Get it on an open road and dial the car past “easy” and you’ll see how savage it can be. The X6 M is every bit as fun to drive as you’d imagine commanding more than 550 horsepower would be. Rocketing up to speed and maneuvering the car around twisty stuff is more fun than picking on your younger brother, and the X6 M is flatter in the corners than a Kansas accent. You can’t not love this car.

But you can’t test it very well. Despite its ability to hide its weight, the BMW X6 M always surpasses your ability and will never reveal its secret. And it’s secret is that it is fast, but it is very big and can bite back in a big way.

I love that the X6 M exists; I only need fast or big in alternating turns, but I recognize that some of you need both at the same time, to which I say, for nearly $110,000 as tested, you’re more than welcome. You’re just fine right there in the middle.

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2015 BMW M235i Review (With Video) http://www.thetruthaboutcars.com/2015/06/2015-bmw-m235i-review-video/ http://www.thetruthaboutcars.com/2015/06/2015-bmw-m235i-review-video/#comments Mon, 01 Jun 2015 11:00:44 +0000 http://www.thetruthaboutcars.com/?p=1076194 We’ve talked about BMW’s portfolio expanding faster than an American on a midwest diet before, but I’m going to do it again because it’s the key to understanding the 2-series in general and the M235i in particular. The M235i is not an M2, it is not a 235i M Sport, and it is more than […]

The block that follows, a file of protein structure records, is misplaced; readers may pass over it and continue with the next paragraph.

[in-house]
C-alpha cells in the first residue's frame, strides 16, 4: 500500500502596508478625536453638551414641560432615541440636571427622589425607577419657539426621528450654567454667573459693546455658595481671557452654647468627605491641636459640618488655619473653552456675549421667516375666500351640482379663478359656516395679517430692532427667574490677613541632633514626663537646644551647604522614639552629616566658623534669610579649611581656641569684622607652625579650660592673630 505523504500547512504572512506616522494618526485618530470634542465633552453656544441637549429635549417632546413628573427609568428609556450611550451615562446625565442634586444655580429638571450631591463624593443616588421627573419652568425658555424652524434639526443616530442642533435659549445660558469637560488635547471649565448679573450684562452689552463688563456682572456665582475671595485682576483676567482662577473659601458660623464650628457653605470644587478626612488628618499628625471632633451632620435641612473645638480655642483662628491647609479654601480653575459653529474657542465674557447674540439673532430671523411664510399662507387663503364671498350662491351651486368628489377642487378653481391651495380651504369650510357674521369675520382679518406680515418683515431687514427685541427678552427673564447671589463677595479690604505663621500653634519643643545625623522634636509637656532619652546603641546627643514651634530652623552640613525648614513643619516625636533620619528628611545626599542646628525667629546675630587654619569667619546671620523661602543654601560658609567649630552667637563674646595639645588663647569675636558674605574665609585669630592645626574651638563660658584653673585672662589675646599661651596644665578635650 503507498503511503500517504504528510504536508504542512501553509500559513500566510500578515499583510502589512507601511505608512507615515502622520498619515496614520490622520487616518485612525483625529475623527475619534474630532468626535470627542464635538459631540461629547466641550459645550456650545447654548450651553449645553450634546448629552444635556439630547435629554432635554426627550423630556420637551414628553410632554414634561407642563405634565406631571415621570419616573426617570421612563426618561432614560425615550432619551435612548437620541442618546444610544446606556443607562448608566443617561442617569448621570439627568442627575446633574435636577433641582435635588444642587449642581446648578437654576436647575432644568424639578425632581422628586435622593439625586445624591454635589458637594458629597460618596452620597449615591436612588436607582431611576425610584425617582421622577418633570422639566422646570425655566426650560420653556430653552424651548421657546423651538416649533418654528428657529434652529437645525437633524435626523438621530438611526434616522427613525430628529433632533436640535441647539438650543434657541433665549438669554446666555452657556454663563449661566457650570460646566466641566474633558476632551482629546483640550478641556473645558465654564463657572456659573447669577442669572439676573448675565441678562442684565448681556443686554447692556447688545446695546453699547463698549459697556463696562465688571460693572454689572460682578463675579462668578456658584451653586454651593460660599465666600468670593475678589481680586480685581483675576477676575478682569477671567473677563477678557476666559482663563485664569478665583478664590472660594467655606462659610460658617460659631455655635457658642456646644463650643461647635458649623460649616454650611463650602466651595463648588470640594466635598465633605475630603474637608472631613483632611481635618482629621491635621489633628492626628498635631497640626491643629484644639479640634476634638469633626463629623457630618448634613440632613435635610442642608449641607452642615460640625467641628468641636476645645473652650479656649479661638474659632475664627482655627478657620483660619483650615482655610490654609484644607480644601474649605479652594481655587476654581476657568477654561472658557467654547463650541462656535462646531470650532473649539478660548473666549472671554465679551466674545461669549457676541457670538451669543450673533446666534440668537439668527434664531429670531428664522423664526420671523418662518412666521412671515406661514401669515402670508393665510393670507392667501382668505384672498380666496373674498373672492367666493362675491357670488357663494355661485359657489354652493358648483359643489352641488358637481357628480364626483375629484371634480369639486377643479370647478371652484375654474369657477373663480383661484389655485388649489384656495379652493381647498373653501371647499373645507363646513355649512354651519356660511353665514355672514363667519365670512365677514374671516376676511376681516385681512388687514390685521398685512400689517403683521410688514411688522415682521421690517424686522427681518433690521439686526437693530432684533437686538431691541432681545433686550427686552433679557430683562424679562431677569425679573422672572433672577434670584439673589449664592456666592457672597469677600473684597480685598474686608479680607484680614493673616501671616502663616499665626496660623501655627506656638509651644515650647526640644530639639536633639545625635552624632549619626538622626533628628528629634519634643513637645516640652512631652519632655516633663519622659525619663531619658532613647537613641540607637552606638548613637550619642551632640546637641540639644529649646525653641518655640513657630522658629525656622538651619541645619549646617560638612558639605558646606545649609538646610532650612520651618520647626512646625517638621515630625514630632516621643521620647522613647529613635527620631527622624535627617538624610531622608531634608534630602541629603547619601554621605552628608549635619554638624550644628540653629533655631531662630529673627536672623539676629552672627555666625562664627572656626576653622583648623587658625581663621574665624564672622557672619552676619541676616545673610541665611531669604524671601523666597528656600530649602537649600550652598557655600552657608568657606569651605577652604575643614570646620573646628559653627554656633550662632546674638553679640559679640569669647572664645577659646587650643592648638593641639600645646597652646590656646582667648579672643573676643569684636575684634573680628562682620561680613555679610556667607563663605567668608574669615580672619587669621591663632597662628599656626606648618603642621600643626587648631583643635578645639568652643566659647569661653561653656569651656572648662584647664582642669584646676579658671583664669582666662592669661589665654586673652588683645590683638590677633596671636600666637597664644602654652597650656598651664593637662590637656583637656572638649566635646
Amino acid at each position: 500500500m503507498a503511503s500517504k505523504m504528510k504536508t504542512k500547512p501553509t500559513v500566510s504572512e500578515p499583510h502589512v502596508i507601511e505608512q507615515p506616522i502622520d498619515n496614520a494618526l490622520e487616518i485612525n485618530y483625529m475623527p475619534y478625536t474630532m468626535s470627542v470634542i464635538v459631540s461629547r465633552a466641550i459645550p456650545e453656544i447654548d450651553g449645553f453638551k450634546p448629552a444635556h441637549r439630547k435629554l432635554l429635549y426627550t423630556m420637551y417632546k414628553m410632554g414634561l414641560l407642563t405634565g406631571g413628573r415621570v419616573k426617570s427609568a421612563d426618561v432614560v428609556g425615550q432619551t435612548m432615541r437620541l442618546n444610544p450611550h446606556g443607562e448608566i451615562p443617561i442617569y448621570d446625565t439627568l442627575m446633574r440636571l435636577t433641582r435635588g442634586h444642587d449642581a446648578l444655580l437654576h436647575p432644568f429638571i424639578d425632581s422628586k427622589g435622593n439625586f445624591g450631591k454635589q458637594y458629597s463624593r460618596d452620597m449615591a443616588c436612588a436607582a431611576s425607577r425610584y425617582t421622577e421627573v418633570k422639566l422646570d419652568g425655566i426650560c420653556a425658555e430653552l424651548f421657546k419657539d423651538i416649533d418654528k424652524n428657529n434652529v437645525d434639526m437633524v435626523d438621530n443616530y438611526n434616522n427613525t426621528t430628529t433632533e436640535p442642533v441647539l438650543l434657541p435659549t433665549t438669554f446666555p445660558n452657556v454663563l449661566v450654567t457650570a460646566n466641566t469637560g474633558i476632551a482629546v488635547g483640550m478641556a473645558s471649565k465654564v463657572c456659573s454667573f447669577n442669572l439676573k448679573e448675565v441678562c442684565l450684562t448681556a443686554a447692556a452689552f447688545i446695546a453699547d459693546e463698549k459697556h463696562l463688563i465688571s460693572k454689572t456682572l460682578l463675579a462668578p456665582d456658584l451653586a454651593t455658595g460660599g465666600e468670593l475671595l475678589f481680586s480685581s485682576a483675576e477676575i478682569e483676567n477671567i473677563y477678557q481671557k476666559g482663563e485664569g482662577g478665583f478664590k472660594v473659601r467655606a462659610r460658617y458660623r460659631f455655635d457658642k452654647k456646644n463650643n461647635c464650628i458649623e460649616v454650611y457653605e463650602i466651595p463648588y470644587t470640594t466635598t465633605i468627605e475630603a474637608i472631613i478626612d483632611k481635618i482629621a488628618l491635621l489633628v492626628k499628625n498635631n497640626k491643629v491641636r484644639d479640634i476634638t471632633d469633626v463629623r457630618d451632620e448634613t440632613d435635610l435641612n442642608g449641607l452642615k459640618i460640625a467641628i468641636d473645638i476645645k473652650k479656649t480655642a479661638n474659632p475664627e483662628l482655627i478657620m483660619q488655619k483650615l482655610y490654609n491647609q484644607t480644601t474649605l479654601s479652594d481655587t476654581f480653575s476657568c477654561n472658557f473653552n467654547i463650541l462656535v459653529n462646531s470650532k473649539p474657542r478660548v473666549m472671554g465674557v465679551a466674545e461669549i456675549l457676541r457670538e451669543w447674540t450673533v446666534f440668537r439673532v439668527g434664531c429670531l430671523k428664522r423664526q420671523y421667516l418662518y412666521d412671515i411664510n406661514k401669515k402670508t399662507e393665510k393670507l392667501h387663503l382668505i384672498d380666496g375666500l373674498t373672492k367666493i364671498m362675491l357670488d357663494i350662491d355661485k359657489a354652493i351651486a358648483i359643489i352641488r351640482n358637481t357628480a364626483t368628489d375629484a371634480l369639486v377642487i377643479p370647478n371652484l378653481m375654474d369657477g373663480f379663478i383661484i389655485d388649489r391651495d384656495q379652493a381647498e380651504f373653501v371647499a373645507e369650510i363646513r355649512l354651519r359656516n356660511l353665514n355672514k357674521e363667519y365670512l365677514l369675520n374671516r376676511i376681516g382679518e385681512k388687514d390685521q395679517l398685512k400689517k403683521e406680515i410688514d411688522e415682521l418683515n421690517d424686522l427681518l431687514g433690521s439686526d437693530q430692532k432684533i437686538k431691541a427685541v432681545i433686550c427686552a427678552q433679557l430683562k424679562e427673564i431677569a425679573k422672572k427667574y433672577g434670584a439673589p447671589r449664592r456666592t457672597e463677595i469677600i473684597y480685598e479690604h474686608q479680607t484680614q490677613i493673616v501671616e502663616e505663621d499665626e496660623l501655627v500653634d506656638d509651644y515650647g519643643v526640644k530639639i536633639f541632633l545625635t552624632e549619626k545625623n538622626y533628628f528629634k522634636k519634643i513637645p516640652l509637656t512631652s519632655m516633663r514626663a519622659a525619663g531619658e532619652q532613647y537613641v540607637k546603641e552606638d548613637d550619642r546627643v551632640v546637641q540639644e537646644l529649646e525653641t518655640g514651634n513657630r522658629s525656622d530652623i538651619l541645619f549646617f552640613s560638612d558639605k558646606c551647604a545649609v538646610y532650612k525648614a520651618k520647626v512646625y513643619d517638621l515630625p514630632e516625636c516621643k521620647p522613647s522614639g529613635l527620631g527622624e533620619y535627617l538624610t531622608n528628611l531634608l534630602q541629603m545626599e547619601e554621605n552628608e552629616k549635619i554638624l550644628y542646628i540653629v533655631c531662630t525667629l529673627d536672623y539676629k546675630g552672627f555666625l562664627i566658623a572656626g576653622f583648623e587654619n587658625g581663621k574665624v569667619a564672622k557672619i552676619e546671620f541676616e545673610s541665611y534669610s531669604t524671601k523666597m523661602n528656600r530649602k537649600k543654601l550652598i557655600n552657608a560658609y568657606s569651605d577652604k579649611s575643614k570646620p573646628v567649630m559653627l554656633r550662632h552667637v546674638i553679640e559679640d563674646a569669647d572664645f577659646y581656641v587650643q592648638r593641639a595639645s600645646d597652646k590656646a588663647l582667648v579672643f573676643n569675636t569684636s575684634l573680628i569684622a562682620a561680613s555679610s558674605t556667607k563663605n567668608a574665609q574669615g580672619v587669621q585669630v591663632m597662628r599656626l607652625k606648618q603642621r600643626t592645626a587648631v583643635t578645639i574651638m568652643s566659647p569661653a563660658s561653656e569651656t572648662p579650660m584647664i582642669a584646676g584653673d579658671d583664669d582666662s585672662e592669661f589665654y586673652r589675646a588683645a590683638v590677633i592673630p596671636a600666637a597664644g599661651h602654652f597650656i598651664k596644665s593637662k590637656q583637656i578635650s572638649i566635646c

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2015 BMW M235i Exterior1

We’ve talked about BMW’s portfolio expanding faster than an American on a midwest diet before, but I’m going to do it again because it’s the key to understanding the 2-series in general and the M235i in particular.

The M235i is not an M2, it is not a 235i M Sport, and it is more than the former 135is. Are you confused yet? The M235i is the first of BMW’s “M Performance” vehicles which are not to be confused with “M Sport.”

Here’s how BMW’s new four-tier system works:

Things start with M Sport which is a “looks fast/handles well” package, then we get “is” which adds a dollop of performance, followed by the new M Performance where we put M in front of a three digit model number (M235i) denoting increased power, improved handling, improved braking and suspension tweaks, before going full-on-M.

In theory, the full treatment includes body modifications like wheel well enlargements, carbon fiber bits and a dual-clutch transmission. If you’re not totally confused yet, continue reading.